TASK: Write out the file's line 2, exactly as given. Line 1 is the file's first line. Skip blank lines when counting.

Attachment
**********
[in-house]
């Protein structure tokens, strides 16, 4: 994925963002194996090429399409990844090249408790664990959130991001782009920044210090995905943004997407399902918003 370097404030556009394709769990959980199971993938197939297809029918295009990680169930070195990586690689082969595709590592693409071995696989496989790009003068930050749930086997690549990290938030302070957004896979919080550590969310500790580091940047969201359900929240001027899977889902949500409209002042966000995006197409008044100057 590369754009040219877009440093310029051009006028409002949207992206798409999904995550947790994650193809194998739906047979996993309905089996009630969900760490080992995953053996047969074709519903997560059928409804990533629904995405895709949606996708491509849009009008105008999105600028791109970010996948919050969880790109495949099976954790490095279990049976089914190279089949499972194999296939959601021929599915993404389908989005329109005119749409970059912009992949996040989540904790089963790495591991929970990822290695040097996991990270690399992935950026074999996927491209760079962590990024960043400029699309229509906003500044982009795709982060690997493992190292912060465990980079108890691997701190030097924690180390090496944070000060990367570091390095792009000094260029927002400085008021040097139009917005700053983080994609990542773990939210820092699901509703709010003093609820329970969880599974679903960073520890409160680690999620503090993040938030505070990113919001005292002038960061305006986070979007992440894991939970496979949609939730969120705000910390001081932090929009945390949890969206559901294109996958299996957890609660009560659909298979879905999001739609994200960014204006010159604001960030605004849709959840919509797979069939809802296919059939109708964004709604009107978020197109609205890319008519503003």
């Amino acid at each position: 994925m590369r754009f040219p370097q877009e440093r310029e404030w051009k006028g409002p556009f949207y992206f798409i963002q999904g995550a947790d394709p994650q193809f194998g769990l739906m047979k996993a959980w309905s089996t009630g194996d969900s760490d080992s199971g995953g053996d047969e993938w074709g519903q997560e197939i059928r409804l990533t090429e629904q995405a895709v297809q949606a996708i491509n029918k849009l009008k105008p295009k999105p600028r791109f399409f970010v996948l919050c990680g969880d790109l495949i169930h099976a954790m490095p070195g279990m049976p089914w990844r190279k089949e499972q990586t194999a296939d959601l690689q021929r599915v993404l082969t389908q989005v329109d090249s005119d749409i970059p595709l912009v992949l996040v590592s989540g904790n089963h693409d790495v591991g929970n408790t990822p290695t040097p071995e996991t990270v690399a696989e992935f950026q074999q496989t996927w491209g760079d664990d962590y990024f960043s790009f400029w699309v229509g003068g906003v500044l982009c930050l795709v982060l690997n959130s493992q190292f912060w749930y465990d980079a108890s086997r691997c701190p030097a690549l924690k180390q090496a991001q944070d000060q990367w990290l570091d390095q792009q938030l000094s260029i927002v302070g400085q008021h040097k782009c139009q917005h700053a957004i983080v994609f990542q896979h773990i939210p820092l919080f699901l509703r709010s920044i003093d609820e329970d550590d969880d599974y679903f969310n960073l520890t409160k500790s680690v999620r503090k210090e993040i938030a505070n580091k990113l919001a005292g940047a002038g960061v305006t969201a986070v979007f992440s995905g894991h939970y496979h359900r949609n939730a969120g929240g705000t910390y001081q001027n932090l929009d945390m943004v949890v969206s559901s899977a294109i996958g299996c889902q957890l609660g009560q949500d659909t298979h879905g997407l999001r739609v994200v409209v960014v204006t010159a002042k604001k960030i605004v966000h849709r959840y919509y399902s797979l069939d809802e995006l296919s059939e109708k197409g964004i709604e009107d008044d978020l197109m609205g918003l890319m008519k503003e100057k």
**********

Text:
């Protein structure tokens, strides 16, 4: 994925963002194996090429399409990844090249408790664990959130991001782009920044210090995905943004997407399902918003 370097404030556009394709769990959980199971993938197939297809029918295009990680169930070195990586690689082969595709590592693409071995696989496989790009003068930050749930086997690549990290938030302070957004896979919080550590969310500790580091940047969201359900929240001027899977889902949500409209002042966000995006197409008044100057 590369754009040219877009440093310029051009006028409002949207992206798409999904995550947790994650193809194998739906047979996993309905089996009630969900760490080992995953053996047969074709519903997560059928409804990533629904995405895709949606996708491509849009009008105008999105600028791109970010996948919050969880790109495949099976954790490095279990049976089914190279089949499972194999296939959601021929599915993404389908989005329109005119749409970059912009992949996040989540904790089963790495591991929970990822290695040097996991990270690399992935950026074999996927491209760079962590990024960043400029699309229509906003500044982009795709982060690997493992190292912060465990980079108890691997701190030097924690180390090496944070000060990367570091390095792009000094260029927002400085008021040097139009917005700053983080994609990542773990939210820092699901509703709010003093609820329970969880599974679903960073520890409160680690999620503090993040938030505070990113919001005292002038960061305006986070979007992440894991939970496979949609939730969120705000910390001081932090929009945390949890969206559901294109996958299996957890609660009560659909298979879905999001739609994200960014204006010159604001960030605004849709959840919509797979069939809802296919059939109708964004709604009107978020197109609205890319008519503003």